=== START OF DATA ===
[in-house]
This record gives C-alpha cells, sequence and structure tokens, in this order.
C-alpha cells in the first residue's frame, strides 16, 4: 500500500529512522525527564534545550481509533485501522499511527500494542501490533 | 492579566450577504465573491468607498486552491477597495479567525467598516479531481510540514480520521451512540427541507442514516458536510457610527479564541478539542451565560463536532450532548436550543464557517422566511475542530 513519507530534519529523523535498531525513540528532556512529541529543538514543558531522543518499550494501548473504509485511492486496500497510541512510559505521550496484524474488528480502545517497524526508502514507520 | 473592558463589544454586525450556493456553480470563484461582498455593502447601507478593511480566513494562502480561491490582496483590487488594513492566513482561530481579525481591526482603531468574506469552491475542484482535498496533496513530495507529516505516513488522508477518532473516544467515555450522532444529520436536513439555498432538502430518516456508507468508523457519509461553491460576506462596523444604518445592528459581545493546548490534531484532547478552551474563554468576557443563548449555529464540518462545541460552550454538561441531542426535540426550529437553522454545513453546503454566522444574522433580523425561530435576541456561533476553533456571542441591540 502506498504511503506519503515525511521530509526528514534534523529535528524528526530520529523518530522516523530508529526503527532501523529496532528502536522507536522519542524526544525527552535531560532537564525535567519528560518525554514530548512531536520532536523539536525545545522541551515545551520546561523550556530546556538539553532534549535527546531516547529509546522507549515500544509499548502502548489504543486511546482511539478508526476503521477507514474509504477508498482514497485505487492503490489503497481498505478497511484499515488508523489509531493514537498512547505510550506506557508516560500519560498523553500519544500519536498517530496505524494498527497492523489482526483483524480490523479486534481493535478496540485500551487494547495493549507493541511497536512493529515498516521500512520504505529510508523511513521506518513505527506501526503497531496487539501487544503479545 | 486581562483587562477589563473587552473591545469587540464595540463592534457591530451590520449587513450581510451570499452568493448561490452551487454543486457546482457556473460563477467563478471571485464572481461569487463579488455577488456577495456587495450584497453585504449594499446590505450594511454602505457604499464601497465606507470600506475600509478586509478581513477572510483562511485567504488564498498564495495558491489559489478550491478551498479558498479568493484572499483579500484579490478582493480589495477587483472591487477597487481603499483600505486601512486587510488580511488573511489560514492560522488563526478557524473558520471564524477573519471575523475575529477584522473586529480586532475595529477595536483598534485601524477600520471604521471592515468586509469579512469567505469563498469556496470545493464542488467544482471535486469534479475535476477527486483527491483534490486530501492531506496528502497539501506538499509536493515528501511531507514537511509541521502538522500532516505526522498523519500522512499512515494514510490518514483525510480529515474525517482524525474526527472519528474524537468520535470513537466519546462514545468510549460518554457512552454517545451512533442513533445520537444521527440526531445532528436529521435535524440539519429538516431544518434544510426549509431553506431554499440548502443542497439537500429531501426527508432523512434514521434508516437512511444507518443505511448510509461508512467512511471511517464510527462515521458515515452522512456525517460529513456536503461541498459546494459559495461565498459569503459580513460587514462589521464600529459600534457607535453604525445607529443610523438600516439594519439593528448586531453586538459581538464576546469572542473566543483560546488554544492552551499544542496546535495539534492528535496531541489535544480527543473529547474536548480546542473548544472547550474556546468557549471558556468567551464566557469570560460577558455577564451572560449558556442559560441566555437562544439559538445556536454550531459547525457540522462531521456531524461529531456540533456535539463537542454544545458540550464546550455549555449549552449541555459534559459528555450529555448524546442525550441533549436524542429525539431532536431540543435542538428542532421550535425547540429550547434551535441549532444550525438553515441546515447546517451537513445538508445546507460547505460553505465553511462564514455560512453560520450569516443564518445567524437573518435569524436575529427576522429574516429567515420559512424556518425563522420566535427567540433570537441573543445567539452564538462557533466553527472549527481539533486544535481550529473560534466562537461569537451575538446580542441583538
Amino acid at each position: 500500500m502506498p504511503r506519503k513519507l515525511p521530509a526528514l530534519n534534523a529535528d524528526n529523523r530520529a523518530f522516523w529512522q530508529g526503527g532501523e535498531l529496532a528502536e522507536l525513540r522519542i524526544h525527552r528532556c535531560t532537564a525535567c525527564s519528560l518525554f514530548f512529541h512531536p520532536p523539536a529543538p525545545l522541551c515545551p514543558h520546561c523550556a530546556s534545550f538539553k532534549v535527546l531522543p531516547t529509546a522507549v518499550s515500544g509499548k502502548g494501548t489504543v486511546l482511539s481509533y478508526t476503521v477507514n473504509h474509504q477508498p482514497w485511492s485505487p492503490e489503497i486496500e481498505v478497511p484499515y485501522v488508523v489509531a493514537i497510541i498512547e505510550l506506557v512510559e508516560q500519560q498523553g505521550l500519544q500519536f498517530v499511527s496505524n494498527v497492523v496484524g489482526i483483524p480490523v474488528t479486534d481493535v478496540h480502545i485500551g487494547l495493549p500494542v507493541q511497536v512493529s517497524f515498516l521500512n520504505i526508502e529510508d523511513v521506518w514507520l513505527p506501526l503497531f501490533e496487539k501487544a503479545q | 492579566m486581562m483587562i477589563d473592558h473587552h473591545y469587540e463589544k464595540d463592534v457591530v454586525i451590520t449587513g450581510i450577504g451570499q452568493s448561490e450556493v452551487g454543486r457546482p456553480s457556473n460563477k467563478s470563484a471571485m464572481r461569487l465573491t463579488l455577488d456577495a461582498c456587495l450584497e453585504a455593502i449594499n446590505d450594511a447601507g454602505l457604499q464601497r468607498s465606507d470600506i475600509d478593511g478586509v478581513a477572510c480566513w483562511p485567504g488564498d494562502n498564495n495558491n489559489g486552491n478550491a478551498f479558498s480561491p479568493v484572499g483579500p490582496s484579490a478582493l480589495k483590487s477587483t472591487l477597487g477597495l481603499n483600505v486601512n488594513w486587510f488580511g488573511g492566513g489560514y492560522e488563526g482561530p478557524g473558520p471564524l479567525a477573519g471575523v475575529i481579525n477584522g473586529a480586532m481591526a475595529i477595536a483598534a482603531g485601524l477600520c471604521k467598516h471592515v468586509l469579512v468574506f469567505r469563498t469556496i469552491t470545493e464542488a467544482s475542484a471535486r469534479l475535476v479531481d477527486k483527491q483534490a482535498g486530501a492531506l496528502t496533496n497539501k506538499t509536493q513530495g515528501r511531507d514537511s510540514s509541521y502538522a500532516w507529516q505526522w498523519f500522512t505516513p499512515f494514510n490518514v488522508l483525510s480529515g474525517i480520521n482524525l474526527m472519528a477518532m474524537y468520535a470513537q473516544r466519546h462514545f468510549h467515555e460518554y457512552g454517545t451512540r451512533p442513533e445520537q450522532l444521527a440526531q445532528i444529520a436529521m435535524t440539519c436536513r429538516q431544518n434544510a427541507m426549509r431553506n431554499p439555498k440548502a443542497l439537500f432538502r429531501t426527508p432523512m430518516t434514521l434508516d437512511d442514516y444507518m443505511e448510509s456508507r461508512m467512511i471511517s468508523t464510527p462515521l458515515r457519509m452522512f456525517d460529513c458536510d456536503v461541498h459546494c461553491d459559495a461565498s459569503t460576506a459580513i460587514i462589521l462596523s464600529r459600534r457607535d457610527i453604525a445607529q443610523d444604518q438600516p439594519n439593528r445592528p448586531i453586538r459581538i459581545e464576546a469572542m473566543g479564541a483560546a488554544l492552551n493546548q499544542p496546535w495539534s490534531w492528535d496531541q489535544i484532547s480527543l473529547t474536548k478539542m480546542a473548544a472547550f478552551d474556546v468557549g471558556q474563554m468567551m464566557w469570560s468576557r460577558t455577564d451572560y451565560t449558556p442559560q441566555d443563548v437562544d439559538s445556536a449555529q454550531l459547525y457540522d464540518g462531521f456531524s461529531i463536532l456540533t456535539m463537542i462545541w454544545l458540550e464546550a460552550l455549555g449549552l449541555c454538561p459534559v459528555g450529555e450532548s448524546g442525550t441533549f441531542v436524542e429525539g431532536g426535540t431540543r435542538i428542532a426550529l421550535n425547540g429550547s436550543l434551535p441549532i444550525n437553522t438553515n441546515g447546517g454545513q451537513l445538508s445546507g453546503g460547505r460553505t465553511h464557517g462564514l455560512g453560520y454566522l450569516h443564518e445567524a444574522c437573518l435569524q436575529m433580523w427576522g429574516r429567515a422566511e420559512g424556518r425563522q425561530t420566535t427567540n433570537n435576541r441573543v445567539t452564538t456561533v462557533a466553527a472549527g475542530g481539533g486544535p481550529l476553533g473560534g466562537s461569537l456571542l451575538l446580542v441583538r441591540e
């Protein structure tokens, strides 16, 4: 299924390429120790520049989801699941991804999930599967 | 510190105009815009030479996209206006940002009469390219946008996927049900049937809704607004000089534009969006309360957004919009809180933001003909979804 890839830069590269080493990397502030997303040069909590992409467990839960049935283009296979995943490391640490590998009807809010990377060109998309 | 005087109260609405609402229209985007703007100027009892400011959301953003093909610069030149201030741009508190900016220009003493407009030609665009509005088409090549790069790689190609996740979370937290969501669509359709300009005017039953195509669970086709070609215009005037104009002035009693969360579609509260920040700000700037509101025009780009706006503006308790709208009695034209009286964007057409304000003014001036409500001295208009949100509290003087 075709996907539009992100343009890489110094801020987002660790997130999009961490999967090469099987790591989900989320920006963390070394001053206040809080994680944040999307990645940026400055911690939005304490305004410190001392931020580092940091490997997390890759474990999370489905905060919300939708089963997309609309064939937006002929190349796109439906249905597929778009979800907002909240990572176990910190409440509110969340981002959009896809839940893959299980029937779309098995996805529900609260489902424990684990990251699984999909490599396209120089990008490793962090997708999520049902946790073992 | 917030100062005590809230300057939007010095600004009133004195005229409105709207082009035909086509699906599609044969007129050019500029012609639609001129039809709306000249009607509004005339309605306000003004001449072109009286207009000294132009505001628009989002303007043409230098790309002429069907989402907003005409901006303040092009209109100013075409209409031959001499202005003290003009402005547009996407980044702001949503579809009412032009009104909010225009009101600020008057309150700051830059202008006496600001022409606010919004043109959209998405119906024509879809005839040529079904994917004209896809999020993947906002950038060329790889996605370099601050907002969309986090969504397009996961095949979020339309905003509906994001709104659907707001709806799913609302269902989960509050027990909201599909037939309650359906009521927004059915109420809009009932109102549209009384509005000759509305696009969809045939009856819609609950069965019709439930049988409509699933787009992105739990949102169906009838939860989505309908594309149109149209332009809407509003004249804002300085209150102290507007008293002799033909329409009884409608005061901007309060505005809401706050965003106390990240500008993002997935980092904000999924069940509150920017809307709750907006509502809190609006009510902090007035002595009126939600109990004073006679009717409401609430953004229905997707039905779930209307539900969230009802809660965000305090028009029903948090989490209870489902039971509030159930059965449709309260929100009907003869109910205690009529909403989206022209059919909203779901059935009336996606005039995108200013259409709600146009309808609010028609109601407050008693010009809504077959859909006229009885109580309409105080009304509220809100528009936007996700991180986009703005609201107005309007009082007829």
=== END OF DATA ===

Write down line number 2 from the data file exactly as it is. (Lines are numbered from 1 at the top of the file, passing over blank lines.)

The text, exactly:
This record gives C-alpha cells, sequence and structure tokens, in this order.